When a wife and mother decided to flee her troubled homeland and the prospect of years in jail, she started a journey which would change her family’s life.
Aysegul – a judge in her native Turkey – felt she had no option but to leave the country and make a new, safe life elsewhere, after the failed coup in 2016 – which killed 250 people and left more than 2,000 injured. More than 100,000 public officials were sacked, suspended or arrested, following the coup, including judges.
Aysegul and her husband (also a judge) were on a list uncovered by the Turkish regime. Arrest warrants were issued for all on the list – leaving the family with a huge decision to make: surrender to the authorities or flee overseas.
Although there was no evidence of wrongdoing on their part, Aysegul and her family decided to run. But that meant they lost their home, car and possessions, their bank accounts were frozen and their passports seized, leaving them with nothing but the clothes on their backs.
They were able to get by, but lived in fear that at any time they could be traced and caught, leaving two young daughters alone. “We were hearing horrible news from social media, but my husband decided that he would not surrender and that we should escape because we were subject to really bad treatment and we were hearing news of torture.”
Aysegul, who has degrees in law and economics and dedicated her life to education and building her career from an early age says: “It was at this moment that I realised that there was no life for me and my family in Turkey any more. We needed to leave.”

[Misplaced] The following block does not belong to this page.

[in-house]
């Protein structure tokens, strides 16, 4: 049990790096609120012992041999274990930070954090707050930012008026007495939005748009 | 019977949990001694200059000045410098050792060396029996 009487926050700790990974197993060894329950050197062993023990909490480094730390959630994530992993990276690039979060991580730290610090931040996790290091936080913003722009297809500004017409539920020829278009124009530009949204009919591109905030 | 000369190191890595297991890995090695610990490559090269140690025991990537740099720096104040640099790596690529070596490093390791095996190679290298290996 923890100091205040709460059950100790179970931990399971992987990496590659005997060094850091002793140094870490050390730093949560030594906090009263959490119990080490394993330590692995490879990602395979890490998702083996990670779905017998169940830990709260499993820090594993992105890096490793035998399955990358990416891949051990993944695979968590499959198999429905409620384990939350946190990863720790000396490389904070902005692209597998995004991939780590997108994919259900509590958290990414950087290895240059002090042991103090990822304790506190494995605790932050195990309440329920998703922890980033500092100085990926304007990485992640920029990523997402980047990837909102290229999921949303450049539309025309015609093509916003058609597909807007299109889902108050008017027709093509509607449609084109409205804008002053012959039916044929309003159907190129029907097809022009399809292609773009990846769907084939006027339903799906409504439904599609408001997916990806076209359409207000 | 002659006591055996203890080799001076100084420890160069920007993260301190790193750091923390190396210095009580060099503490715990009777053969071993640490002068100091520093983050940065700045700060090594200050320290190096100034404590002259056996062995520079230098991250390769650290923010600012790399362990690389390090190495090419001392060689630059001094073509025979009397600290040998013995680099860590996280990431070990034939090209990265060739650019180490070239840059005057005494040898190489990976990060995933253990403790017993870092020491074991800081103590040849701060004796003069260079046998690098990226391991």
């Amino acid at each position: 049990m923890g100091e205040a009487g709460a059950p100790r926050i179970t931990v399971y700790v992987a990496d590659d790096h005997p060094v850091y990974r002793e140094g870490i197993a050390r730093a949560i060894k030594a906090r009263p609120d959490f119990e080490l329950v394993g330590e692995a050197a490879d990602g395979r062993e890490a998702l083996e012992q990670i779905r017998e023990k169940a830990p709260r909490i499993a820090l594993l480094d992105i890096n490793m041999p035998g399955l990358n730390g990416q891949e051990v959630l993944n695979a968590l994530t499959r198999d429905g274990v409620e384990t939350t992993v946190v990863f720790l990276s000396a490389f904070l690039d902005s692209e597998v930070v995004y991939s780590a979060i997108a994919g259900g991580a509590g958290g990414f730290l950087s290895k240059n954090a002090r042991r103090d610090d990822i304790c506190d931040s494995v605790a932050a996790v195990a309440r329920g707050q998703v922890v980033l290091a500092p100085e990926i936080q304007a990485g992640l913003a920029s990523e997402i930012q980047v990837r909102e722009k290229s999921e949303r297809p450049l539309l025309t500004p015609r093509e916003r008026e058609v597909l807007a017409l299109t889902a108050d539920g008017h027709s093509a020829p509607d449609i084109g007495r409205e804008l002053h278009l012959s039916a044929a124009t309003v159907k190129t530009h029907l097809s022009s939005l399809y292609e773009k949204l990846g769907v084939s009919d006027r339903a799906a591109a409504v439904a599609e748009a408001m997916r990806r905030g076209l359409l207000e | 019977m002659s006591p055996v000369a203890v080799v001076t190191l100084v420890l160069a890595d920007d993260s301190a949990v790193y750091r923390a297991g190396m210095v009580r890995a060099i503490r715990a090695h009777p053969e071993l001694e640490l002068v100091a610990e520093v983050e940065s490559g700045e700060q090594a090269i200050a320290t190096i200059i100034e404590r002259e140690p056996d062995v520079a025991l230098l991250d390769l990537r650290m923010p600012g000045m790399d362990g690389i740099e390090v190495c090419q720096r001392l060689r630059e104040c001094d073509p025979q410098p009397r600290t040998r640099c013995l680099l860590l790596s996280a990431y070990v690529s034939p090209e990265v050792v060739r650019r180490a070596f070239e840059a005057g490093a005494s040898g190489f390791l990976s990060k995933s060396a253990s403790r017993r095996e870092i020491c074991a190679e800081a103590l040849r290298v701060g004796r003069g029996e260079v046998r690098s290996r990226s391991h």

But as they started their escape, Aysegul’s husband was stopped and arrested. The rest of the family were travelling separately, and managed to get away, waiting as he was sentenced to almost eight years in prison just for being opponent to ruling government.
That was when the long journey began, starting out without documents, but with a conviction that the UK would be a safe place to rebuild the family’s life.
The family flew from Greece to the UK, seeking asylum as Turkish refugees. In just three months, they were granted asylum – meaning that Aysegul could go to university, send her children to school and put a roof over their heads. Beginning a new life together…
As the family began to settle in the UK, Aysegul felt that she needed assistance to go to university and pursue her ambition in law. It was her lifeline to getting back into the career she loved, thus she contacted Prisoners of Conscience. PoC awarded her the grant which enables her to transfer her legal qualification.
“I have always believed in that if you want something, you need to work for it as it won’t just be handed to you. I am very proud of what I have achieved so far and still will work very, and to be a judge in the future. I am totally sure that I have the dedication required to succeed and get back on my feet. That’s why I am extremley honoured to get the opportunity PoC has given me to study my course to be qualified as a lawyer.”
Now on the journey to being qualified as a solicitor, Aysegul is determined to stand on her own feet. She wants to be able to make a contribution to the UK and help those in need – showing gratitude to the country she now calls home.